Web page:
- The smartphone patent wars were a big deal in their time, with a range of cases involving many of the big players in the industry.
- The Apple-Samsung case was especially closely watched as Samsung was both Apple's biggest rival and a key supplier.
- That said, what Apple really wanted was Samsung to change the way it designed phones — and it lost the opportunity for that when it failed to get an injunction banning the sale of the phones at issue in the case.
How long has this case been going on? The initial lawsuit was filed in April 2011 followed by a 2012 trial. Several of the original lawyers (including Apple general counsel Bruce Sewell) have since retired and one died last year after a battle with cancer.
4. Code for America to erase old pot convictions
The law that made marijuana legal in California this year also provides a means for those previously convicted of pot-related offenses to have their records expunged.
What's new: Code for America is trying to use technology to help speed and automate that practice.
- Since San Francisco had already said it would look to proactively vacate past convictions, it's holding its pilot program there.
- The program will scan through nearly 5,000 felony marijuana convictions dating back to 1975, determine which are eligible to be cleared, generate the forms and create a PDF of the necessary motion.
Why it matters: San Francisco District Attorney George Gascón said in a statement:
5. Take Note
- The Senate Judiciary Committee today is holding a 10am hearing on Cambridge Analytica and the future of data privacy, featuring whistleblower Christopher Wylie.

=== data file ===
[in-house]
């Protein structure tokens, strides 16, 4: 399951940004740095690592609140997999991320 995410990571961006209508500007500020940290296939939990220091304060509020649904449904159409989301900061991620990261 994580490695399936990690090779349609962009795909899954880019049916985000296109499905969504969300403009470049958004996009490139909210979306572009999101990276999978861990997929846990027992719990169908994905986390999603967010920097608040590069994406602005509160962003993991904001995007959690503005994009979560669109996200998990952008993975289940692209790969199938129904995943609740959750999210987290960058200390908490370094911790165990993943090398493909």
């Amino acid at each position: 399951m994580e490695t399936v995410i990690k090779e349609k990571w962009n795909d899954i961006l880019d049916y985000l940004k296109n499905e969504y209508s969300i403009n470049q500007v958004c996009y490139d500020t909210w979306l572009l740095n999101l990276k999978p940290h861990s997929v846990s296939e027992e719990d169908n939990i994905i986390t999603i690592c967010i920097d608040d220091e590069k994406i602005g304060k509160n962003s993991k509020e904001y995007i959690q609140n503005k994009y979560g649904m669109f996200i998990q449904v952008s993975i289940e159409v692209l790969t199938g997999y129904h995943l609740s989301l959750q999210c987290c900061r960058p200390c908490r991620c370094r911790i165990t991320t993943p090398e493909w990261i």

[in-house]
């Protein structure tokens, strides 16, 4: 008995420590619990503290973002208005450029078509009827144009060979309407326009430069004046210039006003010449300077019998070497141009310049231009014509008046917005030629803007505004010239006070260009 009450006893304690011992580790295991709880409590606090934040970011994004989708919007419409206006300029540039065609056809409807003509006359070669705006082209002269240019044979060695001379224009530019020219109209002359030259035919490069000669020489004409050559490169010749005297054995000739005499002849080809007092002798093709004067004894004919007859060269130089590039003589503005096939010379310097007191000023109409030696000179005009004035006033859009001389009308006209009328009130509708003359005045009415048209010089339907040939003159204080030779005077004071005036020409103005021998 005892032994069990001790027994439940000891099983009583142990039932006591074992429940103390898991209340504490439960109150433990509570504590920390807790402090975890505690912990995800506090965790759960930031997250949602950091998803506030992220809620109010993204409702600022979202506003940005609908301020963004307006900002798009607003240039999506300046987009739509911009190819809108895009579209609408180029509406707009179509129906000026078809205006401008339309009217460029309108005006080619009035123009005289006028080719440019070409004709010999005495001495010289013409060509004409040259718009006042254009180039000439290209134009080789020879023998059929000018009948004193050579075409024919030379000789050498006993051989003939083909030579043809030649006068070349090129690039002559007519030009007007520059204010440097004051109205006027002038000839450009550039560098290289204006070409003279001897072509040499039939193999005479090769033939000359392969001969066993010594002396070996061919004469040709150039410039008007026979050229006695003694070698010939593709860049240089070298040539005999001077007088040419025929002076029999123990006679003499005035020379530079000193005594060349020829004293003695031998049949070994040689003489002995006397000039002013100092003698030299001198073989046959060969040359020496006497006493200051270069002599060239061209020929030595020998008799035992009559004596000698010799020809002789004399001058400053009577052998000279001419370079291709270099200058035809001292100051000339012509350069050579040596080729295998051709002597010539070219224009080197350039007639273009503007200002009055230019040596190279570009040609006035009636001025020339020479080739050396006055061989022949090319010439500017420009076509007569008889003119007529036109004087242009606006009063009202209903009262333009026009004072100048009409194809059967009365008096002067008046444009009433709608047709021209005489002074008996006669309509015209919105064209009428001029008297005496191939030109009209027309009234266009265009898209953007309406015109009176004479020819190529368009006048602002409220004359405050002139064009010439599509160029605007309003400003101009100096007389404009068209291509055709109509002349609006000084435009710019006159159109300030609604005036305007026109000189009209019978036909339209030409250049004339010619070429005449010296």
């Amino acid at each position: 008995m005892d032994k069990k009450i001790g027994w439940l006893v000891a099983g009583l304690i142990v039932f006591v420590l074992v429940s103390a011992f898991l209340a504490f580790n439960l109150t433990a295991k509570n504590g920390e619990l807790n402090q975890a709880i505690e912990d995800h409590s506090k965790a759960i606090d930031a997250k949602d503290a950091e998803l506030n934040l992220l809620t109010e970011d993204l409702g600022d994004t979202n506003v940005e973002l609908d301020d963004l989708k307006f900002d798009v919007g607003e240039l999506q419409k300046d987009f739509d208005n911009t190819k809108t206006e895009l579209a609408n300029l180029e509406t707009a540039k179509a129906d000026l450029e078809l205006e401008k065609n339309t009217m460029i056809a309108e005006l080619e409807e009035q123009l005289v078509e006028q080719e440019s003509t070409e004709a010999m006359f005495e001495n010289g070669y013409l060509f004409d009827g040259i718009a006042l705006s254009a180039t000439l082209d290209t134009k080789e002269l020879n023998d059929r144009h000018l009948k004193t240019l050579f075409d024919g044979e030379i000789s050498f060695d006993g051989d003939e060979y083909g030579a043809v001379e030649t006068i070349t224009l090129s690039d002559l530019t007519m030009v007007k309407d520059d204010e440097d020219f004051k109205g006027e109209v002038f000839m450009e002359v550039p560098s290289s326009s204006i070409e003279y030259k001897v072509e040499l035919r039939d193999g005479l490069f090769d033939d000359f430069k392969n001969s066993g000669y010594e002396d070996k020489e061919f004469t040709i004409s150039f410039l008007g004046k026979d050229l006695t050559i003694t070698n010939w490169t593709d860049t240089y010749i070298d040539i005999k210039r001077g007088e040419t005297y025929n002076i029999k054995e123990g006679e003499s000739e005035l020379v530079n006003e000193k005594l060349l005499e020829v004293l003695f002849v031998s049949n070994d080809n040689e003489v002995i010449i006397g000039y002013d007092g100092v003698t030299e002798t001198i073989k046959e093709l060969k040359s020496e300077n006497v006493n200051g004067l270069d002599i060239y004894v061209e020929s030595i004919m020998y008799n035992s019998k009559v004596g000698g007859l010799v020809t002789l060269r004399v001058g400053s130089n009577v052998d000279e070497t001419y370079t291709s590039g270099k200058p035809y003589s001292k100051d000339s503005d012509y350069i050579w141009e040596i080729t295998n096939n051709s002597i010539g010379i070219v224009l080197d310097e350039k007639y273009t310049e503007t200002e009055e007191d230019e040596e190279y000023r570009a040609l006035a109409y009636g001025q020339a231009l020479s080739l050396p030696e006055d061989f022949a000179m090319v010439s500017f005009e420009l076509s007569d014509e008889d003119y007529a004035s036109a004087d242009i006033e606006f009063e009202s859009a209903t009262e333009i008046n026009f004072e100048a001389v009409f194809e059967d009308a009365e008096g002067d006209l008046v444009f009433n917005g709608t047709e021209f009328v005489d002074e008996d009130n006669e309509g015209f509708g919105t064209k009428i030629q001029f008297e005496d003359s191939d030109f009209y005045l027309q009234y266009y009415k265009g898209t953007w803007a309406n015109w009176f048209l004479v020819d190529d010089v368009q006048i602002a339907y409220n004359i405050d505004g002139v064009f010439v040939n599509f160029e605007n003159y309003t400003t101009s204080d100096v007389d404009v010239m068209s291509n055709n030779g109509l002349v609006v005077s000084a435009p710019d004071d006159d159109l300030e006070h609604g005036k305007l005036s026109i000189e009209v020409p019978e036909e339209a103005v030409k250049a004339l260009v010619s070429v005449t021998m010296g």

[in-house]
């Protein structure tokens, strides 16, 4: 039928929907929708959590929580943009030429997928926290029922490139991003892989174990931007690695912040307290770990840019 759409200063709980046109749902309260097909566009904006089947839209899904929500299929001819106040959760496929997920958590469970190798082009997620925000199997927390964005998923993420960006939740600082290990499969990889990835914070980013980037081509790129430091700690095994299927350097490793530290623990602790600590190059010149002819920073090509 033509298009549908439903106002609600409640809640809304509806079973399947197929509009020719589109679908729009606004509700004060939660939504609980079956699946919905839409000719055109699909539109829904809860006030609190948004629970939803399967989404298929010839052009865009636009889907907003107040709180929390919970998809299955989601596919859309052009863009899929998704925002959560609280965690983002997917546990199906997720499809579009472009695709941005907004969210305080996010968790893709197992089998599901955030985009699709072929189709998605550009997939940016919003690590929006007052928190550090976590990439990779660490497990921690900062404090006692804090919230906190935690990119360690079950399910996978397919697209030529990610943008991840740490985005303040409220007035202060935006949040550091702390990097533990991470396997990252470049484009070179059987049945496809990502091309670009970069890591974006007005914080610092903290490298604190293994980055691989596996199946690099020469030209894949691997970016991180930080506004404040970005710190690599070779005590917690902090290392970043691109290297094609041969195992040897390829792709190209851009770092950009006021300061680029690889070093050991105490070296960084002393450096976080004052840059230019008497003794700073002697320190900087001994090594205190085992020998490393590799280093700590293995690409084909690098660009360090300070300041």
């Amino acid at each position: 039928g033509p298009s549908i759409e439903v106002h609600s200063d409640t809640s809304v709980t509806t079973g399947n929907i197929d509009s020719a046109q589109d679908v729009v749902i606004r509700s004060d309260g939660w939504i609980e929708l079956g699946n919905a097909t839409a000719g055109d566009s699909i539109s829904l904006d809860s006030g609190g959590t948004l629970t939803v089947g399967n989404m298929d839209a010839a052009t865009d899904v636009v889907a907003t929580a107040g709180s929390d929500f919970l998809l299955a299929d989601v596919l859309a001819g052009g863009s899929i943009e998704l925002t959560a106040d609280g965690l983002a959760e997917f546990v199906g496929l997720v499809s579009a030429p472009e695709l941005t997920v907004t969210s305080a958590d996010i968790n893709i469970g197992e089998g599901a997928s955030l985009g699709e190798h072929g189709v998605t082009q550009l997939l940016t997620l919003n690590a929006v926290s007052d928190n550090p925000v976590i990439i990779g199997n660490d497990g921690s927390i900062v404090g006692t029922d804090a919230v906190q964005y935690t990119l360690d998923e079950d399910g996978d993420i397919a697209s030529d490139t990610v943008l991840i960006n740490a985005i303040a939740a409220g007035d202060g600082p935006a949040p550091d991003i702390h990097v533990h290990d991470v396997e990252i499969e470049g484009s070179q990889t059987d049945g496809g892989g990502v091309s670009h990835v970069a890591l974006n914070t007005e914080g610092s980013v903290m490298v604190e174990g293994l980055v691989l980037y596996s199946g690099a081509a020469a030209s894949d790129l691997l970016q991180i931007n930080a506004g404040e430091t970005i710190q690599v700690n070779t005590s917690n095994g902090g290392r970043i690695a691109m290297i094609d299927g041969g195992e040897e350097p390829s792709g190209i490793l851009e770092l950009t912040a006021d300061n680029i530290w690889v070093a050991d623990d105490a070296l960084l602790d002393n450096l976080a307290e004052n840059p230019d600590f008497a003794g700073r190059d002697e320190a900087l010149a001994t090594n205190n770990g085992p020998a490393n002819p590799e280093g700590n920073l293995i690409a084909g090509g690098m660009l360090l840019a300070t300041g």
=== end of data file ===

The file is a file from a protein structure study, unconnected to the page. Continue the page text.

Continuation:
- Cisco earnings are today. Yes, I had them in yesterday's Login for Tuesday, but they are today. Really.
- Kim Hart is moderating a fireside chat with Steve Case this morning at the National Venture Capital Association's conference in D.C.
- MIT's Solve conference kicks off later today. Speakers include Canadian Prime Minister Justin Trudeau, Google's Eric Schmidt, former Xerox CEO Ursula Burns, and cellist Yo-Yo Ma.
- Intel has reassigned chief marketing officer Steve Fund, according to the Oregonian. CEO Brian Krzanich says Fund will work on unspecified "special projects" and report to the company's general counsel, while marketing and communications will temporarily be handled by its sales organization head.
- HR startup Namely fired CEO Matt Straz after an internal investigation, Forbes reports.
- Facebook told British lawmakers that CEO Mark Zuckerberg has no plans to testify before a parliamentary inquiry there, nor does he intend to travel to Britain "at the present time."
- The White House eliminated the role of cybersecurity adviser, though some Democrats are trying to save the post through legislation.
- Tencent earnings topped expectations, per CNBC.
- Alphabet's Jigsaw will extend free cyber protection to political campaigns.